Stephen of England was the grandson of William the Conqueror through his daughter Adela. William's son William II had died childless; his other son Henry I had only one legitimate child alive, Matilda. Henry had designated Matilda heir to the throne and made many of his nobles, including Stephen, swear to support her. On Henry's death in 1135, though, Stephen went to London and induced the Archbishop of Canterbury to crown him king, claiming Henry had changed his mind on his deathbed. So many people were opposed to the idea of a woman on the throne that Stephen's claim was pretty popular. Matilda protested, but Pope Innocent II supported Stephen (and also Stephen bribed a lot of his former opponents), so for a while, the only problem in the country was warring with the Scots. Stephen won a great battle in August 1139 against them, and a peace was made on that front.

However, Matilda and her illegitimate half-brother Robert had been gathering armies in Europe, and invaded England in the fall of 1139. Fighting continued for several years, with both claimants to the throne getting captured or just barely escaping capture; no outcome was in sight. In 1153 Matilda's son Henry rallied her supporters, and with the objection of Matilda's gender removed, the Treaty of Westminster was concluded with Stephen keeping the crown for life, after which it would pass to Henry. (Stephen's children held their mother's lands in France.) Stephen died, probably of appendicitis, in 1154.

Saint Day: December 26
Patron Saint of Stonemasonry

Stephen was one of the seven deacons of the original Church of Christ in Jerusalem, sharing his duties with six others - Philip, Prochoros, Nikanor, Timon, Parmenas, and Nicholas.

The deacons had to assist much as they do today in such matters as communion but with the additional responsibility of spreading the new faith and at the same time being ever on alert for the imminent danger that came with being a Christian in those early days.

Before entering the service of Christ, the young Stephen had studied under the renowned rabbinical tutor Gamaliel, who had been the mentor of the great St. Paul.

Not unlike Paul he was a qualified religious scholar who once sought to discredit the Saviour, until he came to know Jesus Christ and to embrace him as Paul did in that dramatic confrontation on the road to Damascus.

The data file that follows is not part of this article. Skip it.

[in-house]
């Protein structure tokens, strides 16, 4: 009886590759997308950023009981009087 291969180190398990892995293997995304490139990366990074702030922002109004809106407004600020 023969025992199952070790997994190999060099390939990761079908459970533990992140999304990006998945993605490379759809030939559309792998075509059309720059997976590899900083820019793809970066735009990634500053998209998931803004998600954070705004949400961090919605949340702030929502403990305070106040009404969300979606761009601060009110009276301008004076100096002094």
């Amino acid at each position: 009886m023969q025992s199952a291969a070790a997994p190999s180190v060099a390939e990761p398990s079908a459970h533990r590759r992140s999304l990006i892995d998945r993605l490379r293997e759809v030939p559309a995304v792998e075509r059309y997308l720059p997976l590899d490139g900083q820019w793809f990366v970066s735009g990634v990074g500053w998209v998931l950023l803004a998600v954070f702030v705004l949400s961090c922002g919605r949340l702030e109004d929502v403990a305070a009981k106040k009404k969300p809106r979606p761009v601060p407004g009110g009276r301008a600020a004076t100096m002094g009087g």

The full attention he had been giving to the Law of the ancient covenant he now directed to the new faith with zeal equal to that of those who enjoyed the company of the Messiah. There was no hint that he would be the very first casualty in the cause of the Nazarene, but each and every one of the missionaries was aware of the danger involved and chose to ignore it in their anxiety to serve.

Stephen seems to have confined his missionary work and preaching to the city of Jerusalem, the city in which he had prepared himself under the Pharisee Gamaliel for quite another career.

Well versed in the Scriptures, he used the Old Testament to full advantage in promoting the Messiah, citing the passages that were ample evidence out of the mouths of the ancient prophets of God that a Saviour would be born and that the Saviour was among them even now in the person of Jesus Christ, the Son of God.

It was with considerable anger and frustration that the men who had studied with him under Gamaliel now viewed the defector from their ranks, being particularly heightened when Stephen boldly challenged them in the synagogues.

He must have done this several times and, in all probability, been unceremoniously ushered from the premises more than once, but there came an occasion when he addressed himself to an extremely hostile Council of elders whose anger drove them to more than just having Stephen put out.

The mob that turned on Stephen worked itself into such a feverous pitch that by the time he had been seized and dragged into the street a cry went up for his blood and grew into a crescendo demanding his death. Dragged to the gates of Jerusalem and stoned him to death.

Stephen died a brutal death at the hands of those with whom he had grown up. In the Book of Acts there is an account that Paul was among the onlookers who made no effort to save Stephen.

The early Christians buried Stephen in a small chapel in Jerusalem which was dedicated to his memory and was known as the chapel of St. Stephen the Protomartyr (First Martyr).

credits: Readers Digest and years of Catachism

First Christian martyr. Spoke so courageously and clearly that members of the sophisticated Sanhedrin lost all control. In a fury they rushed at Stephen and stoned him to death. Began his public service for Christ when the apostles chose him to make sure that Greek-speaking widows got their fair share of food. He did far more than administrate charity. God gave him the power to do miracles and to speak convincingly to other Greek-speaking Jews. Stephan angered the religious establishment for some of the same reasons Jesus did. At his trial he presented his case loud and clear. He recast the history of Israel as the story of God saving his people in spite of their stubborn resistance.

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